Advances in Aging Research
Vol.3 No.4(2014), Article ID:49609,8 pages DOI:10.4236/aar.2014.34040

Systematic Thinking Underlying People with Diabetes’ Beliefs on Health Outcomes: An Information Integration Theory Approach

Perla Lizeth Hernández-Cortés1, Guadalupe Elizabeth Morales Martínes2, López Ramírez Ernesto Octavio2, Bertha Cecilia Salazar-González1

1School of Nursing, Universidad Autonoma de Nuevo Leon, San Nicolás de los Garza, Mexico

2Department of Psychology, Universidad Autonoma de Nuevo León, San Nicolás de los Garza, Mexico


Copyright © 2014 by authors and Scientific Research Publishing Inc.

This work is licensed under the Creative Commons Attribution International License (CC BY).

Received 1 July 2014; revised 7 August 2014; accepted 3 September 2014


A sample of 76 older adults (27 with diabetes and 49 without diabetes) were selected to judge three information factors, metamemory related to—drug organization—stress and physical activity in relation to their perception of self-care. In order to do so, an Integration Information Theory was considered to determine systematic cognitive algebra rules underlying judgment about 24 different health self-care scenarios. Results indicate that older adults without diabetes use a summative cognitive rule to integrate relevant health information but older adults with diabetes do not. Both groups agreed that metamemory was the most relevant factor to their self-care followed by stress and physical activity. However, valuation of these factors does depend on the type of group. Implications of these results to healthcare a behavioral nursing intervention are discussed in this paper.

Keywords:Diabetes, Health Prediction Models, Information Integration Theories (IIT), Functional Measurement

1. Introduction

Psychological determinants of health behaviors have been a major concern of relevant cognitive theories of health like the Theory of Planned Behavior (TPB), Health Belief Model (HBM), and Protection Motivation Theory (PMT). Overall, these models suggest that thoughts and feelings a person has regarding a healthy behavior predict if this he/she will perform that behavior [1] .

Take the TPB model for instance which has shown appropriate prediction of a wide range of health behaviors [2] . Specifically, this model assumes that intention is the best predictor of behavior. Intention in turn is determined by attitudes, subjective norms, and perceived behavioral control [3] . Here, attitudes are understood as emotion-valenced evaluations of behavior, while subjective norms are considered to be perceptions of how other people will react if a specific behavior is carried on. Finally, it studies the perceived behavioral control measures, the perceived degree of control or confidence the individual has over performing the behavior.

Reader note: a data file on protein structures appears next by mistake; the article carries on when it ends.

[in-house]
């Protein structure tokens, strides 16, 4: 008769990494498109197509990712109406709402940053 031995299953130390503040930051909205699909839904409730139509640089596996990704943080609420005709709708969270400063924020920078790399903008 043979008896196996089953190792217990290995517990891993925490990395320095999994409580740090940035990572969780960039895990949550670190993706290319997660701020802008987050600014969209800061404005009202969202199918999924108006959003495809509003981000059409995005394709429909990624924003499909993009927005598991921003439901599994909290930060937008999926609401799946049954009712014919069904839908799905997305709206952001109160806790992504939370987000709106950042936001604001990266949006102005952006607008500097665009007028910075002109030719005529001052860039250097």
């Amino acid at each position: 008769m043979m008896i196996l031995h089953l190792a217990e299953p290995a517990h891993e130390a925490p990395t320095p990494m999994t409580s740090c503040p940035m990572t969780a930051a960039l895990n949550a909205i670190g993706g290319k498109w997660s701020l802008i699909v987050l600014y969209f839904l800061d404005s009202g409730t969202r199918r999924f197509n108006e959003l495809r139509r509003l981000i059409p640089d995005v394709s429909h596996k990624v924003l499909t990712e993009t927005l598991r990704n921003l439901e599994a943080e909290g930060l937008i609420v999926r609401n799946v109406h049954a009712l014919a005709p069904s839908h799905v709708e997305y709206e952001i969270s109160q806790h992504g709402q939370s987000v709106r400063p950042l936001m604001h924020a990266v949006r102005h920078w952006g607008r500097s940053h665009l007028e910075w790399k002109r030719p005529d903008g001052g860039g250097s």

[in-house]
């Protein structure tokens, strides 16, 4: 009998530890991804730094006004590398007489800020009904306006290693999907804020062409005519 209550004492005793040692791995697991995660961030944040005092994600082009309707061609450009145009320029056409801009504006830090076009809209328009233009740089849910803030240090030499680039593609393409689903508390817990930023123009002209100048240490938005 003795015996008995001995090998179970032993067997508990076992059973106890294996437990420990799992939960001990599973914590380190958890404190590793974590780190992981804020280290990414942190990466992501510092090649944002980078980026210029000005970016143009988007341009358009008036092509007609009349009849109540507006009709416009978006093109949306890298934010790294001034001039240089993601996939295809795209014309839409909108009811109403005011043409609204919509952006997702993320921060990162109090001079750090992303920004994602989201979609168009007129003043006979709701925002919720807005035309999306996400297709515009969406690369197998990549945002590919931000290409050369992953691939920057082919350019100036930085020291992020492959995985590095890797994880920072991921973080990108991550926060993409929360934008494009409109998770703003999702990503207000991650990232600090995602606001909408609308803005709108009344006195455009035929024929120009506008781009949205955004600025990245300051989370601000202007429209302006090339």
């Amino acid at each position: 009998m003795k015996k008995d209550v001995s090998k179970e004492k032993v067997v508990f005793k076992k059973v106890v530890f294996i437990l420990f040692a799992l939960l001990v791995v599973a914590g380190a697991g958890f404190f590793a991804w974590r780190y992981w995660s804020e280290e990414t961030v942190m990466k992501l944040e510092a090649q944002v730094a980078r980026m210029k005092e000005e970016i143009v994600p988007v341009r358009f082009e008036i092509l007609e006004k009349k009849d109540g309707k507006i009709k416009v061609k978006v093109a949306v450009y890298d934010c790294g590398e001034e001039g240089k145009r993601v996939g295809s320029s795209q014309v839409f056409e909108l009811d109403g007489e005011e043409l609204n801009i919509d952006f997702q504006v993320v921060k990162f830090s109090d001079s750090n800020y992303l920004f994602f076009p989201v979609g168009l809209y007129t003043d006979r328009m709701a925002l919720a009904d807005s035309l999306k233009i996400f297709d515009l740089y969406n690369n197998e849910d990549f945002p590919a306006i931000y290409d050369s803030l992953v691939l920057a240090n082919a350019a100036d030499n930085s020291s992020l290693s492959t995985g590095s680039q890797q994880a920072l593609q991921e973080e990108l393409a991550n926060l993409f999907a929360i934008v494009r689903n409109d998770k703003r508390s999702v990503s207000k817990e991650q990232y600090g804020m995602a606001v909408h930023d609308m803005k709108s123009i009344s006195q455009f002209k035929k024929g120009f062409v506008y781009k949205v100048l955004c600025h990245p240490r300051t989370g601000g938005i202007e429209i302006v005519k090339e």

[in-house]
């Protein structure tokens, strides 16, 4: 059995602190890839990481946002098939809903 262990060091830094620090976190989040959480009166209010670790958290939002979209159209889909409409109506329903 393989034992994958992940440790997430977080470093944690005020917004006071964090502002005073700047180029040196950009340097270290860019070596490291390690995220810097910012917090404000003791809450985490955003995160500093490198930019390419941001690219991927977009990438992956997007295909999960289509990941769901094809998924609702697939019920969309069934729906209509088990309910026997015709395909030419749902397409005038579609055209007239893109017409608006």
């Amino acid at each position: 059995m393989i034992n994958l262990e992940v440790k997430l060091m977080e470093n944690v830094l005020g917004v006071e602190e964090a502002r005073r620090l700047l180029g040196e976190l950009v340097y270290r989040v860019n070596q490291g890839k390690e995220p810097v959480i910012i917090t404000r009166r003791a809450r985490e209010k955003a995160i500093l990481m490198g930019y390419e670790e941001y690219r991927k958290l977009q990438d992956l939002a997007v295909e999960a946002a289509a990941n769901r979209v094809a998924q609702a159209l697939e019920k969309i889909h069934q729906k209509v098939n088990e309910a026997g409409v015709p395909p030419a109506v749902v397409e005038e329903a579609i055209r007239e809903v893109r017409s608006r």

In spite of the tremendous influence of TPB and its related Theory of Reasoned Action (TRA; [3] ) on health issues [4] , there is academic evidence suggesting that TPB’s capacity to predict behavior is overstated. For example, Jaccard and Becker [5] showed that markedly superior predictive power is obtained from attitude decision models when they are compared to TPB in real life situations (see also [6] ). Alternatively, instances of decision models extend their capacity to account not only for attitudes mean values of a group of people but allow tapping into subjective norms within the value system of each individual and other nonattitudinal determinants relevant to health behavior. Under this rationale let us consider next the theory and practical benefits of introducing an Integration Information Theory (IIT [7] ) decision model to approach heath issues related to self-care behavior in persons with diabetes.

1.1. Functional Measurement IIT and Algebraic Ruled Health Behavior